Moss can easily take over a lawn, especially if several moss-inducing factors exist. To get rid of moss that's growing on your lawn, you must first understand what causes the moss to grow so well. Moss loves shade, infertile and compacted soil, low soil pH and poor water drainage. So if you make your lawn fertile, with well-drained and high-pH soil, and sunny, you'll eradicate your moss problem.
Reduce the amount of shade over your lawn. Cut down some tree branches or whole trees where the moss has taken over. More direct sunlight on your lawn will keep the moss at bay.
Aerate your lawn with a plug-punch lawn aerator in the early fall to improve drainage. Make a pass over the length of the lawn area, then a second pass across the width and a third pass diagonally across the lawn. Fill the holes with sharp sand or grit.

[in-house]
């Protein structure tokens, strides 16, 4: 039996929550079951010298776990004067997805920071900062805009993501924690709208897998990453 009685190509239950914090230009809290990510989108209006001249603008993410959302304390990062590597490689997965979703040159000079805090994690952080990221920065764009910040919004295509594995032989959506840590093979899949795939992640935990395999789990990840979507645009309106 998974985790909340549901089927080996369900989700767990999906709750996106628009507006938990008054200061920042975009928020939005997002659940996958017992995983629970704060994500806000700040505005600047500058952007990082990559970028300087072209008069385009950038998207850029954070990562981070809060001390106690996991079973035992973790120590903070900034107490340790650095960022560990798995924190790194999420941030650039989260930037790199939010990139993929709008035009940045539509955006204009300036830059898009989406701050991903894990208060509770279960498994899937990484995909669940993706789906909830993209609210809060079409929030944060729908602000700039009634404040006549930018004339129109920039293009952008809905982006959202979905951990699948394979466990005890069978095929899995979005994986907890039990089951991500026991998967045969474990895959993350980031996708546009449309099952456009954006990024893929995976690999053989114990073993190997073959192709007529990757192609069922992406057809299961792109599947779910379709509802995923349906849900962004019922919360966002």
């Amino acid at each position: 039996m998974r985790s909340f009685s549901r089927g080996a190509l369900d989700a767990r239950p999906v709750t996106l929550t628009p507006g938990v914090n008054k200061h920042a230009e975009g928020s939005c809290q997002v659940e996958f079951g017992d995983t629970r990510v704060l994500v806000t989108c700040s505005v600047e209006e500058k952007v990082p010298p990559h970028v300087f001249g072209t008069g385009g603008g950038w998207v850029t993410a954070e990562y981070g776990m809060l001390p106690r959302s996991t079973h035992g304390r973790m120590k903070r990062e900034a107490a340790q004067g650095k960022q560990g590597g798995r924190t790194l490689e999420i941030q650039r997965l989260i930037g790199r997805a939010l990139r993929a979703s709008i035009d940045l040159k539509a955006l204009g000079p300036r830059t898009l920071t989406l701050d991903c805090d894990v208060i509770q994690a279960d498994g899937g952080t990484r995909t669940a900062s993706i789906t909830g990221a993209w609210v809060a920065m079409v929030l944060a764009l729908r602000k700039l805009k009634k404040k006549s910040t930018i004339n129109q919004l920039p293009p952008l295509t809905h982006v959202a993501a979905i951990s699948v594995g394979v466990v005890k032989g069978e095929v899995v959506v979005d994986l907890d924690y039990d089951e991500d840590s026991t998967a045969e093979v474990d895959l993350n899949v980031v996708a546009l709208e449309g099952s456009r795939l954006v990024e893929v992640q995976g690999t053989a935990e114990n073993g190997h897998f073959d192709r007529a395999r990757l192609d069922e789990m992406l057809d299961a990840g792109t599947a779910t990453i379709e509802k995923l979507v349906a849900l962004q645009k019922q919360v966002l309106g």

Spread one inch of organic compost over your lawn. Do this after aerating the lawn area.
Test the soil pH and adjust it accordingly. Moss likes a low pH (high acid). Purchase a soil pH test kit, and if your soil pH is lower than 6.5, spread a layer of lime over your lawn, following the dosage instructions on the package.
Feed your lawn a dose of slow-release grass fertilizer in the spring and summer. Feed your lawn again in October with an all-purpose lawn fertilizer. Follow the dosage instructions on the package.